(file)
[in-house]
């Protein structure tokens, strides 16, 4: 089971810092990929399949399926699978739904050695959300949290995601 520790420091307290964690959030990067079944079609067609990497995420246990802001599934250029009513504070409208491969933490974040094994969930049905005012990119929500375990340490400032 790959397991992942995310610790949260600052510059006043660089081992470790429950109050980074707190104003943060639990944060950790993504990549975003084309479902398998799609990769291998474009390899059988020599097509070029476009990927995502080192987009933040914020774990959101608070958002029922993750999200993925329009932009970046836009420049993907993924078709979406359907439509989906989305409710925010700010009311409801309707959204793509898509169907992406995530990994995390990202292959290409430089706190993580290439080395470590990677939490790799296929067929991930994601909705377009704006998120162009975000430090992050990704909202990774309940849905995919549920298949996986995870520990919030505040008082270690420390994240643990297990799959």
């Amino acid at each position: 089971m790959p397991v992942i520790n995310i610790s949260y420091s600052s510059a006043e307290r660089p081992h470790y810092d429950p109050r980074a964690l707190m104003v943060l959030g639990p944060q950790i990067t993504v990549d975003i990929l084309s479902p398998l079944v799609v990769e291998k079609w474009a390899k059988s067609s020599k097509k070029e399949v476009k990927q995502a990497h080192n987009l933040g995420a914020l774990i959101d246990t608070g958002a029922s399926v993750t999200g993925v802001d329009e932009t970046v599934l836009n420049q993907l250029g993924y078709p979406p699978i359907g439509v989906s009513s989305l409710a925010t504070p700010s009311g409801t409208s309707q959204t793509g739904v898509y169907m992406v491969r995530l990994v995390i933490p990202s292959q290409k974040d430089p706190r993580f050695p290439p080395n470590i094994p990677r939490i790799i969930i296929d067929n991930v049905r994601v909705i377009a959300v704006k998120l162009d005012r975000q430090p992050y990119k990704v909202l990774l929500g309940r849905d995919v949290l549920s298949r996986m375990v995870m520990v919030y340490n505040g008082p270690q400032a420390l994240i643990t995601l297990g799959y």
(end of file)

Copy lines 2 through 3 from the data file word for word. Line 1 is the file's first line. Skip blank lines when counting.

């Protein structure tokens, strides 16, 4: 089971810092990929399949399926699978739904050695959300949290995601 520790420091307290964690959030990067079944079609067609990497995420246990802001599934250029009513504070409208491969933490974040094994969930049905005012990119929500375990340490400032 790959397991992942995310610790949260600052510059006043660089081992470790429950109050980074707190104003943060639990944060950790993504990549975003084309479902398998799609990769291998474009390899059988020599097509070029476009990927995502080192987009933040914020774990959101608070958002029922993750999200993925329009932009970046836009420049993907993924078709979406359907439509989906989305409710925010700010009311409801309707959204793509898509169907992406995530990994995390990202292959290409430089706190993580290439080395470590990677939490790799296929067929991930994601909705377009704006998120162009975000430090992050990704909202990774309940849905995919549920298949996986995870520990919030505040008082270690420390994240643990297990799959």
């Amino acid at each position: 089971m790959p397991v992942i520790n995310i610790s949260y420091s600052s510059a006043e307290r660089p081992h470790y810092d429950p109050r980074a964690l707190m104003v943060l959030g639990p944060q950790i990067t993504v990549d975003i990929l084309s479902p398998l079944v799609v990769e291998k079609w474009a390899k059988s067609s020599k097509k070029e399949v476009k990927q995502a990497h080192n987009l933040g995420a914020l774990i959101d246990t608070g958002a029922s399926v993750t999200g993925v802001d329009e932009t970046v599934l836009n420049q993907l250029g993924y078709p979406p699978i359907g439509v989906s009513s989305l409710a925010t504070p700010s009311g409801t409208s309707q959204t793509g739904v898509y169907m992406v491969r995530l990994v995390i933490p990202s292959q290409k974040d430089p706190r993580f050695p290439p080395n470590i094994p990677r939490i790799i969930i296929d067929n991930v049905r994601v909705i377009a959300v704006k998120l162009d005012r975000q430090p992050y990119k990704v909202l990774l929500g309940r849905d995919v949290l549920s298949r996986m375990v995870m520990v919030y340490n505040g008082p270690q400032a420390l994240i643990t995601l297990g799959y």